by Jim Ogren

In late August of 1960, I reported aboard the Skipjack. At the time, I was an ETR3 and was immediately assigned as a Mess Cook, along with Ding-Dong Bell and, if I remember correctly, Al Dannemiller. The three of us relieved three Second Class Nucs, including Joe Lopez, who were on their second tour as Mess Cooks. In fact, these three Mess Cooks were drawing more pay than the three Cooks they worked for (Chief Barry, Paul Bargas and Denver Maxfield).

The boat was scheduled to go on a Northern Run but, not long after I reported aboard, part of the main turbine shrouding was damaged and we went to Electric Boat for repairs. The Northern Run was reassigned to the Scorpion. One of the repairs performed while at Electric Boat was to replace the mushroom anchor, which had spontaneously dropped sometime before I reported aboard while the boat was in port and moored.

After the repairs were completed, we were assigned another Northern Run. One evening, while we were heading North at flank speed and test depth (just about the only way Wild Willy Behrens went anywhere), I was the mid-rats Mess Cook and was sitting in the Crew’s Mess next to the Torpedo Room water tight door talking to Whimpy Derleth, who had the Torpedo Room watch.

Suddenly I heard a tremendous racket coming from the forward part of the Torpedo Room and the boat started to shudder and pitch her bow down. I had no idea what was happening, but Whimpy did. The snubber that held the anchor in place had loosened again and the anchor and anchor chain were heading towards the ocean floor. Immediately, Whimpy rushed forward and started pumping the hydraulic hand pump that disengaged the pin which connected the last link of the anchor chain to the capstan. He was able to disengage the pin before the anchor chain played out and all that happened was that we lost an anchor and chain.

One can only speculate as to the damage that would have resulted if the pin had not been pulled, but it certainly would have been extensive, if not catastrophic.

When I left the boat in October of 1961 to attend Nuc School, we still had not replaced the anchor.


by Jim Ogren

While most submarine sailors are unique characters to some degree, Julius (Kelly) Metz was more unique than most. He could keep you entertained for hours with tales of his misspent youth, and his adventures while on liberty, such as trying to spirit a rented moped out of Bermuda by lashing it under the superstructure, are the kind that legends are built on.

One day while we were at sea, Kelly decided he would use the Torpedo Room crapper as a place of rest and relaxation. After an extended period of contemplating the problems of the world while smoking a cigarette, he disposed of the smoldering butt by dropping it between his legs into the crapper bowl. Evidently, the crapper ball valve was leaking, because a short but intense combustion of a pocket of sewer gas occurred which resulted in the removal of a large amount of hair from portions of Kelly’s body best left unmentioned.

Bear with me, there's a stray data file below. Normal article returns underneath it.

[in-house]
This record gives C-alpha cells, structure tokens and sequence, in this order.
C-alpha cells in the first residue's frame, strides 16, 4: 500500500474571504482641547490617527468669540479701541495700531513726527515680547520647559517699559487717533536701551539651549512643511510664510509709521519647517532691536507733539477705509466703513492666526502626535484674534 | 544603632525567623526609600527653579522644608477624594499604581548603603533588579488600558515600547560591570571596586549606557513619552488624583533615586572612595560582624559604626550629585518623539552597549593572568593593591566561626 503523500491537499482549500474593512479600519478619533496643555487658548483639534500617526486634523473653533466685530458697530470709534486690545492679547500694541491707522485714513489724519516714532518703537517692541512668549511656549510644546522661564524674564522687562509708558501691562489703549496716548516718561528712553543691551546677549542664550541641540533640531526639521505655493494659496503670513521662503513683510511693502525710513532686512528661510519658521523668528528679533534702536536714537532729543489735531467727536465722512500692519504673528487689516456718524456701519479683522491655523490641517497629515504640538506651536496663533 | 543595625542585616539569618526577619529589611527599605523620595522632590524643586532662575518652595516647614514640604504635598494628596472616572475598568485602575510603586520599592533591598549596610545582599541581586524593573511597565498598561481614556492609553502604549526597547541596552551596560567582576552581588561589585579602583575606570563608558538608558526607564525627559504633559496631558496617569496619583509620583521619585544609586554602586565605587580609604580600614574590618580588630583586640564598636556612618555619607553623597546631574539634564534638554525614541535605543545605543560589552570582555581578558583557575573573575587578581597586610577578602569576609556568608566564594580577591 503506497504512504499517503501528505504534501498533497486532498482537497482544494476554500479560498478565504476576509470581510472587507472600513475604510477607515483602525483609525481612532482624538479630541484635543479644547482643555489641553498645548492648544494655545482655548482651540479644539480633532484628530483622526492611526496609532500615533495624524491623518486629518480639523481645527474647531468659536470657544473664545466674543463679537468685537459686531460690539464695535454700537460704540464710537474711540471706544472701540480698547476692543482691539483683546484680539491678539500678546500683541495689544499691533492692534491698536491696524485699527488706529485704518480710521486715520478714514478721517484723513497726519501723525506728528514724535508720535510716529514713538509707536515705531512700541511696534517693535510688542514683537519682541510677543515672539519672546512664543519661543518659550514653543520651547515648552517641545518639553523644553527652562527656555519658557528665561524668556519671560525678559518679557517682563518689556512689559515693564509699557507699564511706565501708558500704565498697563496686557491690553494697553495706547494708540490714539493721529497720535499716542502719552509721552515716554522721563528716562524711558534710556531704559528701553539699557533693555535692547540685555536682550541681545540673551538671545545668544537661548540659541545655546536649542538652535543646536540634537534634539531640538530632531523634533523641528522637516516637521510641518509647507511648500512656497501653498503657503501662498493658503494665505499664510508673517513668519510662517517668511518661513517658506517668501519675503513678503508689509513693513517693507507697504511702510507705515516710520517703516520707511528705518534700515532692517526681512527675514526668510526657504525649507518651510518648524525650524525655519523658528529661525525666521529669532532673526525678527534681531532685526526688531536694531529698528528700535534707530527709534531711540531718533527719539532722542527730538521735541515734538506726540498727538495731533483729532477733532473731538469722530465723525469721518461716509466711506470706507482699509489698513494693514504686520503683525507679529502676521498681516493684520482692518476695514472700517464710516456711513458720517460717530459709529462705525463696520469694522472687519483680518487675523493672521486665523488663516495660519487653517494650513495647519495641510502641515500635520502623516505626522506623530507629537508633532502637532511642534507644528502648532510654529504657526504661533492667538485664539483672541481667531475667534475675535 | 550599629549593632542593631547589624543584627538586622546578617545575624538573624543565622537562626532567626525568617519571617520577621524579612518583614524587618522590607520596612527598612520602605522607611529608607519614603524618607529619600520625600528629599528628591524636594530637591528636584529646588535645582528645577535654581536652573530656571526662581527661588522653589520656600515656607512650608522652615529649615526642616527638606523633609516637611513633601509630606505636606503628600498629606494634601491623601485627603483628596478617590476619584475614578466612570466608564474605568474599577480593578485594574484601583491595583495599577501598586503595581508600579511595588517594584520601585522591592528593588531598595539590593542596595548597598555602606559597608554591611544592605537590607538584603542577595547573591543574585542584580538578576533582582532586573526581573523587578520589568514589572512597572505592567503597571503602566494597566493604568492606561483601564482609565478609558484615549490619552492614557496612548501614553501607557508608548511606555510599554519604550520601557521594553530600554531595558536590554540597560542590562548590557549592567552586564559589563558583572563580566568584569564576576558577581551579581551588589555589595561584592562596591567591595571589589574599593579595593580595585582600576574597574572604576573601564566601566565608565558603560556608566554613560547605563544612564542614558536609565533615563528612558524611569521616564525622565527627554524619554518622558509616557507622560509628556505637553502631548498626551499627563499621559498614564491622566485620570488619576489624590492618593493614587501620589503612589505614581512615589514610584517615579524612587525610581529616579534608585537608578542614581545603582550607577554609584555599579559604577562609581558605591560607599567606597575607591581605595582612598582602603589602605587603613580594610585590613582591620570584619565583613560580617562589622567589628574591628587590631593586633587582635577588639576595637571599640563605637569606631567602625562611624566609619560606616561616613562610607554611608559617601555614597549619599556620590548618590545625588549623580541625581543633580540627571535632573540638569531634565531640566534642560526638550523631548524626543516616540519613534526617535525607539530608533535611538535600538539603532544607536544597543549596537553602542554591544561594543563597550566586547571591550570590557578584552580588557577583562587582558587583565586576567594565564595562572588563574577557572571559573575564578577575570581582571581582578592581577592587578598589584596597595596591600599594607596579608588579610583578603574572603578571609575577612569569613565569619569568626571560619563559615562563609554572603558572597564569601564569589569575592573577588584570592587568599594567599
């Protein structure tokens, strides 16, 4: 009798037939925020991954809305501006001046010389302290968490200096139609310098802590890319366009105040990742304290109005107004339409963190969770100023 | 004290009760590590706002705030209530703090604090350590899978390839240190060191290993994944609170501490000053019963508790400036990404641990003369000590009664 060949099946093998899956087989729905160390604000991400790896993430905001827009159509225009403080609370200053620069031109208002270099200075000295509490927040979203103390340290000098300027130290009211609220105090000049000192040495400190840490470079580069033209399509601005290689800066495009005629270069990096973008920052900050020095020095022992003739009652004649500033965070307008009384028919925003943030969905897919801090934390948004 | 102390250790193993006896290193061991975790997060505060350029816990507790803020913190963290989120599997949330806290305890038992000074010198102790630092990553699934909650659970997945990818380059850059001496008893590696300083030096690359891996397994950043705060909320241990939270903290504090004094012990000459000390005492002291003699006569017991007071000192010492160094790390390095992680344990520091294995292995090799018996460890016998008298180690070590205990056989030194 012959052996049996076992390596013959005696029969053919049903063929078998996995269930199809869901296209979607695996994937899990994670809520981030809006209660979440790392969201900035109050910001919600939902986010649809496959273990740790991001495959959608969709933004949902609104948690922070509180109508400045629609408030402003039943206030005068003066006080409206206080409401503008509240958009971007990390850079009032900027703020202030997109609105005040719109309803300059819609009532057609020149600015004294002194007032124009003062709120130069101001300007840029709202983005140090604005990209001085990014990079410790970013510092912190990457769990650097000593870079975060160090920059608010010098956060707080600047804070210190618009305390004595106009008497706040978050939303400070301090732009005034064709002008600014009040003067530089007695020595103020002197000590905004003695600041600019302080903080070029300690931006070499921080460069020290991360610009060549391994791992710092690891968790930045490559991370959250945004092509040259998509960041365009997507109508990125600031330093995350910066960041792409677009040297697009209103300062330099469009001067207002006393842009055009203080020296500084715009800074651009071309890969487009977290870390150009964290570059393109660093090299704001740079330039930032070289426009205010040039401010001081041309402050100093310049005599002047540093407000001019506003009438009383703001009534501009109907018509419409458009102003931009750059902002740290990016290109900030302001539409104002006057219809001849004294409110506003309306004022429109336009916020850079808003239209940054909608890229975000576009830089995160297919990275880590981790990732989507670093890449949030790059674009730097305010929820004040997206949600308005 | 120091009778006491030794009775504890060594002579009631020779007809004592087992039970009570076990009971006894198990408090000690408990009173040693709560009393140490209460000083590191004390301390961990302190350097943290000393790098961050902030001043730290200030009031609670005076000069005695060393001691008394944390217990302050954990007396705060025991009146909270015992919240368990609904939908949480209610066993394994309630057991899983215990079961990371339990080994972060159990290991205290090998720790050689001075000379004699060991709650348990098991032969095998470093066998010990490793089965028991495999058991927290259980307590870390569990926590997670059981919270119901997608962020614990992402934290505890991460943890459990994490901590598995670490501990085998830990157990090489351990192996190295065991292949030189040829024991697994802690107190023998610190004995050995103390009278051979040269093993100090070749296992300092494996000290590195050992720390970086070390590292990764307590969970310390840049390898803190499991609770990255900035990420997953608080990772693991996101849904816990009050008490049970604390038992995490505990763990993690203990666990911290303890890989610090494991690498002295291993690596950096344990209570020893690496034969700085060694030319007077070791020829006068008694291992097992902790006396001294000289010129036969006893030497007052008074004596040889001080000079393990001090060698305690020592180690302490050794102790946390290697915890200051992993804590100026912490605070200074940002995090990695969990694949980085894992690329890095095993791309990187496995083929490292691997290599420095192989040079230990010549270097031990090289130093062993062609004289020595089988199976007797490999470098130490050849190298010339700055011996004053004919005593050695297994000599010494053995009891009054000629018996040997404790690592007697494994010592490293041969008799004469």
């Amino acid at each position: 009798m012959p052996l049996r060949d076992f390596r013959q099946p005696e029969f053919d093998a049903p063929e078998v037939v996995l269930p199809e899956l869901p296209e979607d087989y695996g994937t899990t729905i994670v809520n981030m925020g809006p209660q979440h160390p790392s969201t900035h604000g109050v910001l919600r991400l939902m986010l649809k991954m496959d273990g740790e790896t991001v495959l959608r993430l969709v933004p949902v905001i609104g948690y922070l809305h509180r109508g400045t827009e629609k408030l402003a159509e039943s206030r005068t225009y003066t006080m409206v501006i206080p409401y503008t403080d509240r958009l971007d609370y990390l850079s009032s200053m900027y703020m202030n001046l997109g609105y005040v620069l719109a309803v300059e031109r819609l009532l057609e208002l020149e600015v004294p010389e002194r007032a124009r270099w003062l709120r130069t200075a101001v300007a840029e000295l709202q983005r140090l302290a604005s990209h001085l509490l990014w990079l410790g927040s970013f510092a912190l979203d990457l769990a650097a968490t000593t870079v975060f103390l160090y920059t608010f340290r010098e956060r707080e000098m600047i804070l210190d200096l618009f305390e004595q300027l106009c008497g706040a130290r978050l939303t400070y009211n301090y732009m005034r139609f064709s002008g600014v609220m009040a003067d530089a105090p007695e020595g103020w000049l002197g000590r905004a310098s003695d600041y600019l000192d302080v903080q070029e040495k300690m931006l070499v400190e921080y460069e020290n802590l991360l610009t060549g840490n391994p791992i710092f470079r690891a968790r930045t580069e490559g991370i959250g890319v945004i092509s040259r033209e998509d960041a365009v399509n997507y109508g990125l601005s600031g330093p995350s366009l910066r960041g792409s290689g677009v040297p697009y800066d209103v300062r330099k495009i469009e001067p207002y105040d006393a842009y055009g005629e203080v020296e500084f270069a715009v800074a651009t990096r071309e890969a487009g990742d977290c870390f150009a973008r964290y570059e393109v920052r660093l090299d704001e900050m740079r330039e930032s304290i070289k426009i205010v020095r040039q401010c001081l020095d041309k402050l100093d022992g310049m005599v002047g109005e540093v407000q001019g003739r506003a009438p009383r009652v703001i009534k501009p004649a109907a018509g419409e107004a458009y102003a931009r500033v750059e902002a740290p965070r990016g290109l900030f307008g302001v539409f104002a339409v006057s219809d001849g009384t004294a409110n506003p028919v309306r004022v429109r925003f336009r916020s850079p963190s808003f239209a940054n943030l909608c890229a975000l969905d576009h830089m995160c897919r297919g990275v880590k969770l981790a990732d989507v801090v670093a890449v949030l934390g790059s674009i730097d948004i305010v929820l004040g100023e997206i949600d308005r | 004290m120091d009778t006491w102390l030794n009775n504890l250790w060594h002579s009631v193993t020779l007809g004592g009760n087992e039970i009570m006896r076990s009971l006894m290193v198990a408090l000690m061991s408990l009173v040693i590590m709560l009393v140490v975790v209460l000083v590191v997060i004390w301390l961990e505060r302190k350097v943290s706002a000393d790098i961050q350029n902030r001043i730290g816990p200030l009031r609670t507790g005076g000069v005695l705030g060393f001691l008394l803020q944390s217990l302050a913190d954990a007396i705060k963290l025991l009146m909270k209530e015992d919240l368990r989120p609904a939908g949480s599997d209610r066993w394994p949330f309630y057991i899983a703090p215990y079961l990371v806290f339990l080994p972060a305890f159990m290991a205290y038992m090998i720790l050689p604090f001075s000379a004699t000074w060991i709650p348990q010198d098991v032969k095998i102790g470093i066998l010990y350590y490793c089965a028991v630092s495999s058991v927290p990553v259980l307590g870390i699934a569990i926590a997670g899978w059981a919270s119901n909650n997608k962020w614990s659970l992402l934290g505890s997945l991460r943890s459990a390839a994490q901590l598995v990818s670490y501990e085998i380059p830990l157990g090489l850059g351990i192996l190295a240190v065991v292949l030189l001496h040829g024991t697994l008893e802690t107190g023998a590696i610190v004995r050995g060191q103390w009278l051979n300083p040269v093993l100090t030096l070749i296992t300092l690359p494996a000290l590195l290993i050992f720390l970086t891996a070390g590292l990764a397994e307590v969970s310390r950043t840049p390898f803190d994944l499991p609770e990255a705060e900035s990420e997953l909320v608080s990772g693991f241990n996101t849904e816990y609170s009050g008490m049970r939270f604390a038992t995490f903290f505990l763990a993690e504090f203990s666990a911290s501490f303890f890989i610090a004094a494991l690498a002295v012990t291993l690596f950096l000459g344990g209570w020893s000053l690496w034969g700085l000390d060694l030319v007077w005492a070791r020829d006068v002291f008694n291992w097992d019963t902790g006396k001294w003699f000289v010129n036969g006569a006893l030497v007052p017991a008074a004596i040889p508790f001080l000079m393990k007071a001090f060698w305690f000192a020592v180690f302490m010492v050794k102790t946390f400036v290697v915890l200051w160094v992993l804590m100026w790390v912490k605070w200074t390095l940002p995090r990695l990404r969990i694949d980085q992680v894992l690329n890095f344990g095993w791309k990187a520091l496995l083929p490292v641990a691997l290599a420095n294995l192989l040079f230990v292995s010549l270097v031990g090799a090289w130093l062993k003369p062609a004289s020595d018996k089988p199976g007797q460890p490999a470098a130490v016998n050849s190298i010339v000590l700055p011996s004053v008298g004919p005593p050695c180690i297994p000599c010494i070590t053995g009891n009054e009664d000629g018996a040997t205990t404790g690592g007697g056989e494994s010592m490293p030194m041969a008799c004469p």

As I remember, it was a long time before Kelly used that crapper again.


by Jim Ogren

On another day at sea, I was standing watch in the Control Room and the Chief of the Boat was manning the scope. Lt. Cmdr. McKee, the Engineer-who later took Rickover’s place-came forward and asked the Chief if he could take a spin at the scope. A little later George Roache, who had a habit of playing games with the COB, walked by, reached up, and, thinking it was the Chief, patted Lt. Cmdr. McKee on the ass. Mr. McKee slowly turned and said “Really, Roache, I didn’t think you cared.” proving that even some officers have a sense of humor. Roache could do nothing but blush and sputter.


by Jim Ogren

Since I knew I would go to Nuc. School once I qualified, I spent much of my spare time back aft, trying to pick up as much knowledge as I could. One day I was hanging out in the Maneuvering Room, where Moose Meiner was manning the RPCP and Joe Lopez was on the EPCP. One of these two, and I can’t remember who it was, but I think it was Moose, was letting out silent, but extremely odiferous, gas releases. After two or three of these, the EOOW stated that if he detected one more Moose would have to get someone to relieve him. After some minutes had passed Joe snuck one out. The EOOW was good to his word and ordered Moose to get a relief. Moose protested violently, claiming it was not him, but the EOOW would hear nothing of it and Moose was relieved, still protesting while Joe could hardly contain himself.


by Jim Ogren

As was normal for a Northern Run, we had a group of “Raries” (Communication Technicians and an Officer) report aboard and take over the Radio Room. The Officer was very aloof and not well liked by the crew.

One day, Stretch Leonard was cleaning out the deposits that had clogged the Crew’s Head urinal drains (not a pleasant job). Since the Wardroom Head urinals drained into the Sanitary Tank through these drains, he had taped off the Wardroom Head urinals and posted a sign saying “Do Not Use”. The Officer, needing to relieve himself and reading the sign, was not smart enough to use the Wardroom Head crappers and decided he would go to the Crew’s Head and use the urinals there. When he got there, Stretch had left to get a tool from the Auxiliary Room. The Officer, evidently not noticing the drain pipes and tools lying on the deck, whipped it out and proceeded to piss into the urinal and onto his shoes. He was wearing a pair of Keds canvas shoes with thick crepe rubber soles and he thoroughly soaked the canvas tops. As this was taking place, Stretch returned and, once he realized what was happening, said “ You dumb son-of-s-bitch”. The Officer finally realized what he had done and left very embarrassed.

Drifty Wright, who was the boat’s cartoonist, drew a cartoon of this and posted it on the Crew’s Mess bulkhead, where it remained for the rest of the Northern Run.